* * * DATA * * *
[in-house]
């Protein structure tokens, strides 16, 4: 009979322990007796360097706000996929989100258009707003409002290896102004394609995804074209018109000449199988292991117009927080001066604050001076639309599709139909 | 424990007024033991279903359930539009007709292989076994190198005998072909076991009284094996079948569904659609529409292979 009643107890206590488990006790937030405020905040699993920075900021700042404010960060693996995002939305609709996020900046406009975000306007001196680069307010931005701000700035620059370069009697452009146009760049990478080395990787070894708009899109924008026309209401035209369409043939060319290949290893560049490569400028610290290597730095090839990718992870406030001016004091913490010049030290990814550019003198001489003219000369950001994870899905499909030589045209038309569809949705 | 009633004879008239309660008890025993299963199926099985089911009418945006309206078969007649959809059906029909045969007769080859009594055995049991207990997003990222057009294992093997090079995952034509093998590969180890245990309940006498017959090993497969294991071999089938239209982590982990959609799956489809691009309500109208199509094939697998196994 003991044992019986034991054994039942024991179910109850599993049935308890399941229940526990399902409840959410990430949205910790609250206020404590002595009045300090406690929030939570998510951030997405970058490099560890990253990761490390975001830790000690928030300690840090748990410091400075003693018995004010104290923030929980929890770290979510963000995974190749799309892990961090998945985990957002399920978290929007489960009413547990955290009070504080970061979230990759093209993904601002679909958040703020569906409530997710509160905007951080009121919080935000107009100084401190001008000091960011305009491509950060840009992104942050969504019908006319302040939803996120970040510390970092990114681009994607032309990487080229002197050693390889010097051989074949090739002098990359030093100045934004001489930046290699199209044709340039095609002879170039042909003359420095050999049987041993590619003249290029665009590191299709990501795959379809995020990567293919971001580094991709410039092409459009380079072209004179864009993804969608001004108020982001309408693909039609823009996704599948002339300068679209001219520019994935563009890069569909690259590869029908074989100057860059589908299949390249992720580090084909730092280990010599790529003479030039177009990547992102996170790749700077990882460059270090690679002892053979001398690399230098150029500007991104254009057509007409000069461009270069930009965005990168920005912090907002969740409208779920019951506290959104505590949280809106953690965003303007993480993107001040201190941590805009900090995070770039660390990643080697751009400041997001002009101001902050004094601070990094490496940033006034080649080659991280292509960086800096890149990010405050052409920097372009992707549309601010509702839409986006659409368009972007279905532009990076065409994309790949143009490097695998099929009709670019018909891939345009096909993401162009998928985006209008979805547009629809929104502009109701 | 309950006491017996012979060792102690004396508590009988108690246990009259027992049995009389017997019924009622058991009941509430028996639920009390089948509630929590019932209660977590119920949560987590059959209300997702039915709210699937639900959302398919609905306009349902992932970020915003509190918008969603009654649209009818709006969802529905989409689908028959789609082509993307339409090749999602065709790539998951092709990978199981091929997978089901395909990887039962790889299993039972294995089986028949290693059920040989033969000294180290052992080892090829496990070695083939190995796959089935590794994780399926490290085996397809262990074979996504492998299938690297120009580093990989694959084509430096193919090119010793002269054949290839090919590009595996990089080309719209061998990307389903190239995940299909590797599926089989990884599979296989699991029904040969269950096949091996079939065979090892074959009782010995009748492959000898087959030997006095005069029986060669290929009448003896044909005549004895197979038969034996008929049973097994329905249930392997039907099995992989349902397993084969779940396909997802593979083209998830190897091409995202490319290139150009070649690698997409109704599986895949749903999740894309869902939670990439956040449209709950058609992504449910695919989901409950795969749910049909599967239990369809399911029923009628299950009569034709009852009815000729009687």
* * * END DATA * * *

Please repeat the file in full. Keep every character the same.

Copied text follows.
[in-house]
């Protein structure tokens, strides 16, 4: 009979322990007796360097706000996929989100258009707003409002290896102004394609995804074209018109000449199988292991117009927080001066604050001076639309599709139909 | 424990007024033991279903359930539009007709292989076994190198005998072909076991009284094996079948569904659609529409292979 009643107890206590488990006790937030405020905040699993920075900021700042404010960060693996995002939305609709996020900046406009975000306007001196680069307010931005701000700035620059370069009697452009146009760049990478080395990787070894708009899109924008026309209401035209369409043939060319290949290893560049490569400028610290290597730095090839990718992870406030001016004091913490010049030290990814550019003198001489003219000369950001994870899905499909030589045209038309569809949705 | 009633004879008239309660008890025993299963199926099985089911009418945006309206078969007649959809059906029909045969007769080859009594055995049991207990997003990222057009294992093997090079995952034509093998590969180890245990309940006498017959090993497969294991071999089938239209982590982990959609799956489809691009309500109208199509094939697998196994 003991044992019986034991054994039942024991179910109850599993049935308890399941229940526990399902409840959410990430949205910790609250206020404590002595009045300090406690929030939570998510951030997405970058490099560890990253990761490390975001830790000690928030300690840090748990410091400075003693018995004010104290923030929980929890770290979510963000995974190749799309892990961090998945985990957002399920978290929007489960009413547990955290009070504080970061979230990759093209993904601002679909958040703020569906409530997710509160905007951080009121919080935000107009100084401190001008000091960011305009491509950060840009992104942050969504019908006319302040939803996120970040510390970092990114681009994607032309990487080229002197050693390889010097051989074949090739002098990359030093100045934004001489930046290699199209044709340039095609002879170039042909003359420095050999049987041993590619003249290029665009590191299709990501795959379809995020990567293919971001580094991709410039092409459009380079072209004179864009993804969608001004108020982001309408693909039609823009996704599948002339300068679209001219520019994935563009890069569909690259590869029908074989100057860059589908299949390249992720580090084909730092280990010599790529003479030039177009990547992102996170790749700077990882460059270090690679002892053979001398690399230098150029500007991104254009057509007409000069461009270069930009965005990168920005912090907002969740409208779920019951506290959104505590949280809106953690965003303007993480993107001040201190941590805009900090995070770039660390990643080697751009400041997001002009101001902050004094601070990094490496940033006034080649080659991280292509960086800096890149990010405050052409920097372009992707549309601010509702839409986006659409368009972007279905532009990076065409994309790949143009490097695998099929009709670019018909891939345009096909993401162009998928985006209008979805547009629809929104502009109701 | 309950006491017996012979060792102690004396508590009988108690246990009259027992049995009389017997019924009622058991009941509430028996639920009390089948509630929590019932209660977590119920949560987590059959209300997702039915709210699937639900959302398919609905306009349902992932970020915003509190918008969603009654649209009818709006969802529905989409689908028959789609082509993307339409090749999602065709790539998951092709990978199981091929997978089901395909990887039962790889299993039972294995089986028949290693059920040989033969000294180290052992080892090829496990070695083939190995796959089935590794994780399926490290085996397809262990074979996504492998299938690297120009580093990989694959084509430096193919090119010793002269054949290839090919590009595996990089080309719209061998990307389903190239995940299909590797599926089989990884599979296989699991029904040969269950096949091996079939065979090892074959009782010995009748492959000898087959030997006095005069029986060669290929009448003896044909005549004895197979038969034996008929049973097994329905249930392997039907099995992989349902397993084969779940396909997802593979083209998830190897091409995202490319290139150009070649690698997409109704599986895949749903999740894309869902939670990439956040449209709950058609992504449910695919989901409950795969749910049909599967239990369809399911029923009628299950009569034709009852009815000729009687």